As you can imagine, there were many who chastised the Amish. They couldn’t understand how forgiveness could play any part in this tragedy. Some called them old-fashioned. Some railed against their offering of mercy with words of bitterness and hate. The outsiders just didn’t get it.
I recall being in complete awe of their reaction. Wondering if I could possibly respond with that kind of grace if it were my child who died that day.
One writer, who had a better understanding of the Amish spirit than most, wrote about it this way. “The Amish willingness to forego vengeance does not undo the tragedy or pardon the wrong, but rather constitutes a first step toward a future that is more hopeful.”
One week after this mournful day in October 2006, the West Nickel Mines School was torn down and discarded. There was no memorial erected on that spot other than the collective memory of the people. Where once blood was spilled there is nothing but a quiet pasture and the distant voices of children playing.
A new one-room schoolhouse was built not far down the road. Six months to the day after the shooting, they opened the doors. Children sitting in rows at new wooden desks. They made everything about it new, including the direction in which the floorboards ran across the room. Nothing was like the old school.
They named it New Hope.
I wish that Marie Roberts had been right. That this incredible act of grace from one small Amish community had changed our world. I wish that the embrace of one unnamed old-order man could gather up all the families of Uvalde, Texas and hold them for as long as it takes through all their tears. We all wish our world could be different.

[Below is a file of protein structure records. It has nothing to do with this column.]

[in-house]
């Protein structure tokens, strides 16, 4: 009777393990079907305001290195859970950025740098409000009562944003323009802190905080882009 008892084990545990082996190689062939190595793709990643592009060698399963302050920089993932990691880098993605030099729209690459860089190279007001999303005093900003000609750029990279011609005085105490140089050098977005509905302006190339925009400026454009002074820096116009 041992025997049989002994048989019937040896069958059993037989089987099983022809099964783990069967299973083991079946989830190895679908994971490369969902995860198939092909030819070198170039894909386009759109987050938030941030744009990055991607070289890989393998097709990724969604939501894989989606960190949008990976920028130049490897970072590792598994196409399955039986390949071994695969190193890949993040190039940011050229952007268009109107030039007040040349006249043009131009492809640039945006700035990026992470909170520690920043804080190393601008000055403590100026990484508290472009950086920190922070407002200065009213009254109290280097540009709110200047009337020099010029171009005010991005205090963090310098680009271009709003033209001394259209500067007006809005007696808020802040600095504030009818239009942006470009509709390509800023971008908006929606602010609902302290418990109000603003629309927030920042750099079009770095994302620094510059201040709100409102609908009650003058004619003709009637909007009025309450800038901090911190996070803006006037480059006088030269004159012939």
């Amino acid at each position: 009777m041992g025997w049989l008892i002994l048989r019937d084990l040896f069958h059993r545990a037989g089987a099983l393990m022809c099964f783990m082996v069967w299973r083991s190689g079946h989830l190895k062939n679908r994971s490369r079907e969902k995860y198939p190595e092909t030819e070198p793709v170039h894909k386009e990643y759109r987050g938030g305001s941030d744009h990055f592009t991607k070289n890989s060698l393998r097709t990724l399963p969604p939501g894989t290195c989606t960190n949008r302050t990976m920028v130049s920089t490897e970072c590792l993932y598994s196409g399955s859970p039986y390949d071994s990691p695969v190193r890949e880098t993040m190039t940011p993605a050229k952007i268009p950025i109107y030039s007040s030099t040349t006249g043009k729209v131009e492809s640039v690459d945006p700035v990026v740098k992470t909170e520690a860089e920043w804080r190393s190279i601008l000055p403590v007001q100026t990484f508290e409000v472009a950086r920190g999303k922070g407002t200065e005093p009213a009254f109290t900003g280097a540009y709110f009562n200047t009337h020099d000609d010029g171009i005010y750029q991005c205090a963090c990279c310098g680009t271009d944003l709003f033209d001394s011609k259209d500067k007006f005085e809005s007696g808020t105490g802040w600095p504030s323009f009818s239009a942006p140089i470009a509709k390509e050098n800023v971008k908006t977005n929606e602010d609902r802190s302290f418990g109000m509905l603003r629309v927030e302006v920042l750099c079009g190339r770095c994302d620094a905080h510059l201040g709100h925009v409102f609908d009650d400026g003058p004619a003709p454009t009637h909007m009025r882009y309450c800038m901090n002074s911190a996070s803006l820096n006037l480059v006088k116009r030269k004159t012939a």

The irony of good and evil is that good is always stronger than evil. It doesn’t seem that way if you watch the 24-hour news cycle. And it is not stronger in the way we sometimes want it to be. What we want is a world where children do not die; where marriages last for 75 years; where cancer doesn’t exist; where hate doesn’t divide us; where senseless acts of murder just don’t happen.
I don’t mean to be disrespectful, but we might as well wish that pigs could fly.
The strength of good is in the wonder of seeing it at work in the midst of something evil. A hug that embraces forgiveness rather than revenge. A word of hope and not hate. An act of compassion in a sea of violence. One small kindness that turns away anger. The good in us offers to help pick up the pieces so that others can live on.
The seven of us shuffled around the table for a moment. We read a few scriptures. Mostly, we felt the uneasy weight of a faceless town in Texas. Powerless to do anything that would make any difference. Unable to take away their pain.
The superintendent of education in Uvalde, Texas has called school off for the few short days left. He said, “My heart was broken today. We need your prayers to get us through this.”
That, sir, we know how to do.
Lord, let this be their time to heal.